-rich
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by:McKnife
ID: 39812936
No finishing comment? What a pity. What will you deploy?
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by:itechresults
ID: 39812945
I will replace Win 7 Pro PCs with Windows 8 Pro PCsand utilize BitLocker with TPM.

Thanks
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by:McKnife
ID: 39812979
With win8, Bitlocker has become better, that's right. But new laptops just for this? :) Well, maybe you needed them anyway. Please be aware that TPM should not be seen as an easy solution compared to preboot authentication with passwords.
It's absolutely necessary to use the TPM together with a PIN. TPM alone is not safe.
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Author Comment

by:itechresults
ID: 39813017
Well, I just got the OK to replace the hardware.   Currently running low end HP SFF desktop PCs.  Will be holding off encryption until new hardware is in place.

Thanks for the advice using TPM with PIN.  Yes, I was looking at Bitlocker w/ TPM as an easy solution.  Makes sense to use TPM with PIN.  It's just a big pain in the a@s having to unlock PC at every boot.  Makes maintenance difficult too.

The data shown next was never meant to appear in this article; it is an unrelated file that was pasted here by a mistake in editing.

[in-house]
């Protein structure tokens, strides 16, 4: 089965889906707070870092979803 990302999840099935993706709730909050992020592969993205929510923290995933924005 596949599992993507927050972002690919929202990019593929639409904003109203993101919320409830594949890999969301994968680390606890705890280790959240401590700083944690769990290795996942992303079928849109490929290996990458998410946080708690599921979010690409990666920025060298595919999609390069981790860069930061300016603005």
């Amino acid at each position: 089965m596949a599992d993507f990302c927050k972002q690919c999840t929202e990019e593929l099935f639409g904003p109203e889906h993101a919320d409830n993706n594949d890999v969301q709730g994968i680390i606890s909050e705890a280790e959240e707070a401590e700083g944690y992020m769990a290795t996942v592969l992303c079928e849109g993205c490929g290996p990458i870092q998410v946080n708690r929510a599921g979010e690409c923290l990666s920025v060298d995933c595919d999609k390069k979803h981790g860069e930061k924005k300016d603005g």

Thanks
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by:McKnife
ID: 39813111
> Makes maintenance difficult too
Depends. You should have an administrative key on a USB token* if you walk to the machine, service it and restart it - no password entry neede, then. If you connect via remote desktop, for restarts, you have the ability to suspend Bitlocker (rightclick c: - manage Bitlocker - suspend protection)

*Yes, multiple keys are possible.
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by:Rich Rumble
ID: 39813206
Security is always a compromise, be it ease of use, or cost. It costs more to be secure, and it's never easy, you are only as secure as the weakest link. Having an encrypted HDD is a good first step, using TPM, PIN or USB I consider that secondary, adds no REAL security. To bypass any method of HDD encryption with respect to TC/BL/PGP you need physical access, because the attack scenario (HDD Encryption)is one of physical access.
TPM ties the encryption to the hardware, that is the only real advantage, it can be a good advantage, If the HDD is removed, but if it's not, the attack surface is no different than a program not using TPM.
The weakest link is the running OS, when the OS is running, the data on the HDD is no more secure than before HDD encryption took place. Any reputable encryption of the HDD is better than none, TPM and other tertiary steps are overkill (depending on your data's sensitivity). Physical access brings evil maid, cold-boot and physical key logging to an equal playing field, each is as possible as other. The decryption key in memory while the OS is running is all one needs is to sit back and wait for the user to get the attacker to that point, nullifies Pin, Usb, Thumbprint, blood samples, voice recognition and dna scanning.
-rich